Villi possess independent movements of their own. These movements are due to the contraction of strips of muscle fibres which proceed from muscularis mucosae and get attached to the sides of the villus.
Generally, two kinds of movements are seen:
i. Side-to-Side Movement:
In this movement the villi bend to one side which may be in any direction. This is caused by the contraction of muscle strip on that side. The function of this movement is to help admixture and also to help absorption by bringing the villi in contact with different portions of food mass. During active digestion these movements are very rapid.
ii. Pumping Movements:
In this movement all the muscular strips around the villus contract simultaneously and the villus shorten in length as a whole. At the height of digestion and absorption this movement takes place at the rate of about 1-6 per minute. The function of this movement is the increase of flow of blood and lymph.
Beside these movements, the villus performs protecting action on the inflammation due to the contraction of muscular is mucosae as a result of contact of sharp foreign body in the intestinal contents.
Factors Controlling Movements of Villi:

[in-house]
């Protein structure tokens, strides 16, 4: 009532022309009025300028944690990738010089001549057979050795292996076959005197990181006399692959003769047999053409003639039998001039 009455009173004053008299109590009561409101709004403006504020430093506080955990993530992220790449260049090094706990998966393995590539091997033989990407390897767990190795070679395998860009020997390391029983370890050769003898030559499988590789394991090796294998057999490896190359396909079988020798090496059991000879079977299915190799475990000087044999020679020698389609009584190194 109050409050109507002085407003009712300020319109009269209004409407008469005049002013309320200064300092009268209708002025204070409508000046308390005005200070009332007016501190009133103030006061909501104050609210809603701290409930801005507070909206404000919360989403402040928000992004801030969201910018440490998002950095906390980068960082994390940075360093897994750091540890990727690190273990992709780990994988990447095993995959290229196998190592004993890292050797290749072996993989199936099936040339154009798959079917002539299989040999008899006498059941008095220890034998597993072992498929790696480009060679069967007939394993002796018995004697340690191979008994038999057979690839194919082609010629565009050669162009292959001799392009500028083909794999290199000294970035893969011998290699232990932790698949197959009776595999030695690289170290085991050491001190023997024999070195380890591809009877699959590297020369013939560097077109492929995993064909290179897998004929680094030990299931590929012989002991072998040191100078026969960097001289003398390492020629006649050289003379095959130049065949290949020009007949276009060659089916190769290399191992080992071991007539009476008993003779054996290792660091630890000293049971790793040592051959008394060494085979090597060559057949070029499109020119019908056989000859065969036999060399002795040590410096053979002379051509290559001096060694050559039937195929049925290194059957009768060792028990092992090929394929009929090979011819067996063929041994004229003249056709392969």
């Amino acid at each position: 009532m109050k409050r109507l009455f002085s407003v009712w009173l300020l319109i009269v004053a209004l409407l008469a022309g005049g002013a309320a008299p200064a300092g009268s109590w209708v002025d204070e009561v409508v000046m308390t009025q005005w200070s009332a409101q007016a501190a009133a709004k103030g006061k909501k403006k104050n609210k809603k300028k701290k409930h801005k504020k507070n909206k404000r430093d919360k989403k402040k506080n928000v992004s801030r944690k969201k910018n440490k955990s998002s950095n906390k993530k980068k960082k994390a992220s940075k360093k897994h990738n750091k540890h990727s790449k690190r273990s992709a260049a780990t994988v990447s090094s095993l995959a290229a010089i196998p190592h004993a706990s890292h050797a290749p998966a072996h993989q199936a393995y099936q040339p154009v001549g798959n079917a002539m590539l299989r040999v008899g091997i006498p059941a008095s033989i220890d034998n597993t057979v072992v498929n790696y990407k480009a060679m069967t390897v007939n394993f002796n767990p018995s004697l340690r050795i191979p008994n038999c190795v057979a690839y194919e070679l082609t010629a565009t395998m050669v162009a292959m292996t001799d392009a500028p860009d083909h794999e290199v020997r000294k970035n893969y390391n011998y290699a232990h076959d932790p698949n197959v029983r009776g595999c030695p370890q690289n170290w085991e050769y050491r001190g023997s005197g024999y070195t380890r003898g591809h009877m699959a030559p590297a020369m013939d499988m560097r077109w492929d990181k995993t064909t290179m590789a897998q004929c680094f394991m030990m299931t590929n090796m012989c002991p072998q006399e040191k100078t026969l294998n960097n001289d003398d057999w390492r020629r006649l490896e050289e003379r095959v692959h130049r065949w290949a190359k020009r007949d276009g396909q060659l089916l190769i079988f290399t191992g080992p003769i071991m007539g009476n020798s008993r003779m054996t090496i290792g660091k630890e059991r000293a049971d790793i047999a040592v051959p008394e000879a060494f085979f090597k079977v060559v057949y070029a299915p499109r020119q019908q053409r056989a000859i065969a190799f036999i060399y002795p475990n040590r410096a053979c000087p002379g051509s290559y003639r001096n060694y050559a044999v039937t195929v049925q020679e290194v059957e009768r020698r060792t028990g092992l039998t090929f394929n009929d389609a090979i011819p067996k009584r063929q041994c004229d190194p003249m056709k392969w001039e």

i. Mechanical Irritation:
Mechanical irritation of food acting through the local nerve plexus.
ii. Neural Stimuli:
Stimulation of the splanchnic nerve augments the movement of villi. Stimulation of the sympathetic nerves causes contraction of the muscularis mucosae. The nerves are adrenergic and respond to sympathomimetic drugs. The muscularis mucosae also respond to parasympathomimetic, agents, e.g., acetylcholine with contraction. They are depressed by atropine and nicotine.
iii. Chemical Stimuli:
Some products of food digestion, specially some amino acids, as well as yeast extracts (vitamin B) act as strong stimulants.
This is a hormone that can be extracted from the intestinal mucosa. The structure of it is not definitely known but possibly not protein in nature. It. is believed that during active digestion villikinin is absorbed through blood and stimulates the movements of villi.
It will be seen from the above that all these factors operate during digestion of foodstuffs. Hence, during digestion the movements of villi are very brisk. During fasting they are very slow. Movements of villi cease during asphyxia, loss of blood, circulatory failure, etc.